|Part of the myth series on|
|Religions of the|
ancient Near East
|Pre-Islamic Arabian deities|
|Arabian deities of other Semitic origins|
Yathaʾ (Arabic: يثع, lit. 'Savior') is a pre-Islamic god worshiped by the Sabaeans and Himyarites of Yemen. Nine kings have a theophoric name prefixed by Yathaʾ. The name may be an archaic equivalent to יֵ֫שַׁע (yesha – yeh'-shah), which is a masculine noun meaning "salvation." See Strong's Hebrew: 3468 for details.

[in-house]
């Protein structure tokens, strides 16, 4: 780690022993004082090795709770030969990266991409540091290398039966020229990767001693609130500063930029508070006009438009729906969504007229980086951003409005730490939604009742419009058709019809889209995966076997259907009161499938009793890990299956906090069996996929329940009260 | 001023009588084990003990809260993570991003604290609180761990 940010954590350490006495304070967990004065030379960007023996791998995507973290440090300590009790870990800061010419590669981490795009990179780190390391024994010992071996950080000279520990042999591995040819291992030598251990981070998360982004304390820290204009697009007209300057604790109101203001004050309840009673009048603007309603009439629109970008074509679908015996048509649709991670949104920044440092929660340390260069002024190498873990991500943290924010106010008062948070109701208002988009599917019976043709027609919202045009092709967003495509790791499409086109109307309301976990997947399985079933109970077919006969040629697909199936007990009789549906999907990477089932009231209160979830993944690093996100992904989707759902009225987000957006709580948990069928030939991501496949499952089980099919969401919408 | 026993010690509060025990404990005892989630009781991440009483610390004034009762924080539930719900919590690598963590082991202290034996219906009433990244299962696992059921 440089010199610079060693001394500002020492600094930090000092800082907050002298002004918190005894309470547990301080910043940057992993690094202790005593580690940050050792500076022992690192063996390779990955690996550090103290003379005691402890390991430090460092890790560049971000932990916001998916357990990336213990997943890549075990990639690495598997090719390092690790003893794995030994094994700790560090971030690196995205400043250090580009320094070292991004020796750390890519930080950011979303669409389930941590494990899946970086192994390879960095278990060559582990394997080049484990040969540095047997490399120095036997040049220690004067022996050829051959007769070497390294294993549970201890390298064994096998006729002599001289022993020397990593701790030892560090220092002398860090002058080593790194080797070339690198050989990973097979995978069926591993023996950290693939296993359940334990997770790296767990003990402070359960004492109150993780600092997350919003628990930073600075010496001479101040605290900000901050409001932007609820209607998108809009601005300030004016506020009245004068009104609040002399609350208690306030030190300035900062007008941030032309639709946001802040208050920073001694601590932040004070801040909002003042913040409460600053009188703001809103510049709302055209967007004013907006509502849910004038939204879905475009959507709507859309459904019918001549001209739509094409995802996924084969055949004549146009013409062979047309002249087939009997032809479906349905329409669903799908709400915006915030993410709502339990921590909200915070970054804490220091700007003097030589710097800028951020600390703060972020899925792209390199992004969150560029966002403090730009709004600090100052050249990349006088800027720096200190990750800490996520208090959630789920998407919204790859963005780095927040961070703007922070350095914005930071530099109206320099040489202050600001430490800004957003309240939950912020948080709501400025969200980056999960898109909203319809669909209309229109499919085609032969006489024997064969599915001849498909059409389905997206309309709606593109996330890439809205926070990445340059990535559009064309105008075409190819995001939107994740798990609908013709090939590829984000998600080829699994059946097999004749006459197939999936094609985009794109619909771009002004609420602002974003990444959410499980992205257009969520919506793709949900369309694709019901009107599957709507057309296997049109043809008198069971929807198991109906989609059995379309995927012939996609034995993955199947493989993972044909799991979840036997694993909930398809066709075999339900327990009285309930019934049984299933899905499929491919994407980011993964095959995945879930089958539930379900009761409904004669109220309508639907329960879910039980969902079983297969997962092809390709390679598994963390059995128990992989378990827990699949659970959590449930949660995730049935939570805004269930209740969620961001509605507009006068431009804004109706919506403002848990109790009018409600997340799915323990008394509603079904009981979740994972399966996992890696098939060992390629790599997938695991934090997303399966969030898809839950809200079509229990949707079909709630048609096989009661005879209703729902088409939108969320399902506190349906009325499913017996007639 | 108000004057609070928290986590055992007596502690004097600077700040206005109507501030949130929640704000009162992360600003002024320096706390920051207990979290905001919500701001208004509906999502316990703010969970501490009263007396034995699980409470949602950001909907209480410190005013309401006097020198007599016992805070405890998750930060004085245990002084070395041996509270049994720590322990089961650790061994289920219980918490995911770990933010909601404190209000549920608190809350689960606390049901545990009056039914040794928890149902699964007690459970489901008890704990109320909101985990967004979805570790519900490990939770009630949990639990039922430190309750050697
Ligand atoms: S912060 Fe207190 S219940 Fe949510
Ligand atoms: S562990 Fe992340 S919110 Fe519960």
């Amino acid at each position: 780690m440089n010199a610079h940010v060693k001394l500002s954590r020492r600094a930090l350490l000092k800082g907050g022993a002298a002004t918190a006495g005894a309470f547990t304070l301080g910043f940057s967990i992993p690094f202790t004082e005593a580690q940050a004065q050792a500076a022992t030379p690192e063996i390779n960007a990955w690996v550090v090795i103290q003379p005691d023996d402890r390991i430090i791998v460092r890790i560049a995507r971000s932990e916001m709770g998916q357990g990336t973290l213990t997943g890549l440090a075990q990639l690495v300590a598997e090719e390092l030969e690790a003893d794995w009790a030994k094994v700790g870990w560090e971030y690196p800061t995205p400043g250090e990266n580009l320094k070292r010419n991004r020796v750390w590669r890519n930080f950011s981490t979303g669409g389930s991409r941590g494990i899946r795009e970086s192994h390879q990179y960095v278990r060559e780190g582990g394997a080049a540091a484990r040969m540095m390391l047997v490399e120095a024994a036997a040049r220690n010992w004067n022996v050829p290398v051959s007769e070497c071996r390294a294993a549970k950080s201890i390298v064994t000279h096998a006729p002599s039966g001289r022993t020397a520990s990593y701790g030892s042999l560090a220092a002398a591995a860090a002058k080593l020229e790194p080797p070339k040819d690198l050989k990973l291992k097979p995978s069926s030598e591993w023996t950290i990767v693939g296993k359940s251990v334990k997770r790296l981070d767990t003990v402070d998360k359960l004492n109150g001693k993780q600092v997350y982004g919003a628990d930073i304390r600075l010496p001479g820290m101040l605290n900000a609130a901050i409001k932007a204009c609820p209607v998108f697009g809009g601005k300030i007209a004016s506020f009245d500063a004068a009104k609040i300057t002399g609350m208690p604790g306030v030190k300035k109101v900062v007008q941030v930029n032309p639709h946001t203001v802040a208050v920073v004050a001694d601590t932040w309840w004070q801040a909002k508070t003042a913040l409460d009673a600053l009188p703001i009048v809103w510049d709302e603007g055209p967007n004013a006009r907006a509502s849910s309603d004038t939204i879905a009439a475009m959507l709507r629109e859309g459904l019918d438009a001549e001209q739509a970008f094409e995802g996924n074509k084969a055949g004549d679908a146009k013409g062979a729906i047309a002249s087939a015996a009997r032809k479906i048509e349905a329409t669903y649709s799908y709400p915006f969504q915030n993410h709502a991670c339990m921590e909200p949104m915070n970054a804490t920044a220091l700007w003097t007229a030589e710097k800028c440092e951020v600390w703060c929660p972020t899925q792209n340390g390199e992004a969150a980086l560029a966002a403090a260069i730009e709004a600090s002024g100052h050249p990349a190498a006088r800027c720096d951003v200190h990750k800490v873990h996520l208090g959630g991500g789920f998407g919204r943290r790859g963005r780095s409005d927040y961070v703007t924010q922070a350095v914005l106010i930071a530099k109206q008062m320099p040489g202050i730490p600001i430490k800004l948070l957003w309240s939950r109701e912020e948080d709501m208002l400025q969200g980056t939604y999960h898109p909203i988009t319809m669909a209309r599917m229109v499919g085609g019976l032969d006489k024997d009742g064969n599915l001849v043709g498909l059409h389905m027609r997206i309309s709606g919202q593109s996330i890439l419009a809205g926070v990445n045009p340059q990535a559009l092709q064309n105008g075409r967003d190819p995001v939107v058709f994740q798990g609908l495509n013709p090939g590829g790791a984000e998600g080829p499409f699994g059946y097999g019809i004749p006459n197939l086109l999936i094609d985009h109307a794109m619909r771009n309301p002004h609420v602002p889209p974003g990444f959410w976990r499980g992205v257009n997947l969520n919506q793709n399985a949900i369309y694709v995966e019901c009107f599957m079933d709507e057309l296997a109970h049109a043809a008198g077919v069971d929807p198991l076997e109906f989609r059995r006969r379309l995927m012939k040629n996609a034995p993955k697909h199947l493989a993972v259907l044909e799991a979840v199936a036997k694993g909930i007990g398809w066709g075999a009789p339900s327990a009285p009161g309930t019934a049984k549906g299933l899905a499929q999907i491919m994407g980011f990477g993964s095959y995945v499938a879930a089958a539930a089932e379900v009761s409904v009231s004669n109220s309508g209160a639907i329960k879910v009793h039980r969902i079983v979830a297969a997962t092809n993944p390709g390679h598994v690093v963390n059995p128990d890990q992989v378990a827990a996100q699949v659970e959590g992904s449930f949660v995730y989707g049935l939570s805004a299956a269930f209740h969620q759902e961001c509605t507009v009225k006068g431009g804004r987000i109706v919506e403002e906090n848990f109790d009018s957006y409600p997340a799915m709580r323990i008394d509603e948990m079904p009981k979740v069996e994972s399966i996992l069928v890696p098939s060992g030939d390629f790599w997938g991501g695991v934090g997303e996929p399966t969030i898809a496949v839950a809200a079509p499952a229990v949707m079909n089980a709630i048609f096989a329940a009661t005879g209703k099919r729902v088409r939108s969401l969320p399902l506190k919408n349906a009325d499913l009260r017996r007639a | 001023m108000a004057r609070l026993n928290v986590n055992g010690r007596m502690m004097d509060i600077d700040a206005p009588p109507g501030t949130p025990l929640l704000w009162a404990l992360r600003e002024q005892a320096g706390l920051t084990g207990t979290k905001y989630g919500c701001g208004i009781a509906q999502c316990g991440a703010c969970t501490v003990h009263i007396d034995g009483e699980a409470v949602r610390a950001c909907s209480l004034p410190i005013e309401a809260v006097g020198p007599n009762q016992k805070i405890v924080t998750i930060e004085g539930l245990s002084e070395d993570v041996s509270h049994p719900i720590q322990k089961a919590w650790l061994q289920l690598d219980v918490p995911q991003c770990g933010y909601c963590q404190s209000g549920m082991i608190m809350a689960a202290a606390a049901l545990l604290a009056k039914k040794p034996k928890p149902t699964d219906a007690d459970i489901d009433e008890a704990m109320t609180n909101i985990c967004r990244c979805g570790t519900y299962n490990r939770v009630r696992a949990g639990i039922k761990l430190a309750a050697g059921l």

Savior God. A Himyaritic deity, to whom, in conjunction with the other local gods, a temple was erected in Abyan by Abd-shams-Aslam and his brother Marthad. He was the special guardian of the town of Aden, and his analogue was the Chaldean divinity Salman.